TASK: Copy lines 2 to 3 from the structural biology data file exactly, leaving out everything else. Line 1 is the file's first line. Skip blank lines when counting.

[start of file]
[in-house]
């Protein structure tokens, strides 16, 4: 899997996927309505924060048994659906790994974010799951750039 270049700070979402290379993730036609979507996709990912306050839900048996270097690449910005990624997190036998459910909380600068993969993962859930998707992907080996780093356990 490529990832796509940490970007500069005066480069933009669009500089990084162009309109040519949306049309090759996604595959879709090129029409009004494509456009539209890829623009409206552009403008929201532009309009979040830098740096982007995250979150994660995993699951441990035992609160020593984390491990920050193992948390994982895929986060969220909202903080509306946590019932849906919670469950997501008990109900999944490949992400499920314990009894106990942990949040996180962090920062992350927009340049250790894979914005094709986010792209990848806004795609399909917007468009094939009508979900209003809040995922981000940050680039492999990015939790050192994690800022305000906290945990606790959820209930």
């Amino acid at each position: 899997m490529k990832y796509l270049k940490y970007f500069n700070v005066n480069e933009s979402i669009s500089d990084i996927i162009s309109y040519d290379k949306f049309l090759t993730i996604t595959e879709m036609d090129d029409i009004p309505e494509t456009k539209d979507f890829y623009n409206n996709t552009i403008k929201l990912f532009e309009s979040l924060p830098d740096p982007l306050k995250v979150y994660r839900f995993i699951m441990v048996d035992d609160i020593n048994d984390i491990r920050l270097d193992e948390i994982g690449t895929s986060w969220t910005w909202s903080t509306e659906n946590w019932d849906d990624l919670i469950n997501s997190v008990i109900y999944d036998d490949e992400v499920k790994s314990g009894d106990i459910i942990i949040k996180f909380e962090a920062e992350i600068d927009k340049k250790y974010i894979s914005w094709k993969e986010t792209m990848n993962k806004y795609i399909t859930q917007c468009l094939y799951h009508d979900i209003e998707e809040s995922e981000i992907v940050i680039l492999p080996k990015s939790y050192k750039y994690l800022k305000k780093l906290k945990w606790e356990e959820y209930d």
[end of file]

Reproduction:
């Protein structure tokens, strides 16, 4: 899997996927309505924060048994659906790994974010799951750039 270049700070979402290379993730036609979507996709990912306050839900048996270097690449910005990624997190036998459910909380600068993969993962859930998707992907080996780093356990 490529990832796509940490970007500069005066480069933009669009500089990084162009309109040519949306049309090759996604595959879709090129029409009004494509456009539209890829623009409206552009403008929201532009309009979040830098740096982007995250979150994660995993699951441990035992609160020593984390491990920050193992948390994982895929986060969220909202903080509306946590019932849906919670469950997501008990109900999944490949992400499920314990009894106990942990949040996180962090920062992350927009340049250790894979914005094709986010792209990848806004795609399909917007468009094939009508979900209003809040995922981000940050680039492999990015939790050192994690800022305000906290945990606790959820209930």
């Amino acid at each position: 899997m490529k990832y796509l270049k940490y970007f500069n700070v005066n480069e933009s979402i669009s500089d990084i996927i162009s309109y040519d290379k949306f049309l090759t993730i996604t595959e879709m036609d090129d029409i009004p309505e494509t456009k539209d979507f890829y623009n409206n996709t552009i403008k929201l990912f532009e309009s979040l924060p830098d740096p982007l306050k995250v979150y994660r839900f995993i699951m441990v048996d035992d609160i020593n048994d984390i491990r920050l270097d193992e948390i994982g690449t895929s986060w969220t910005w909202s903080t509306e659906n946590w019932d849906d990624l919670i469950n997501s997190v008990i109900y999944d036998d490949e992400v499920k790994s314990g009894d106990i459910i942990i949040k996180f909380e962090a920062e992350i600068d927009k340049k250790y974010i894979s914005w094709k993969e986010t792209m990848n993962k806004y795609i399909t859930q917007c468009l094939y799951h009508d979900i209003e998707e809040s995922e981000i992907v940050i680039l492999p080996k990015s939790y050192k750039y994690l800022k305000k780093l906290k945990w606790e356990e959820y209930d």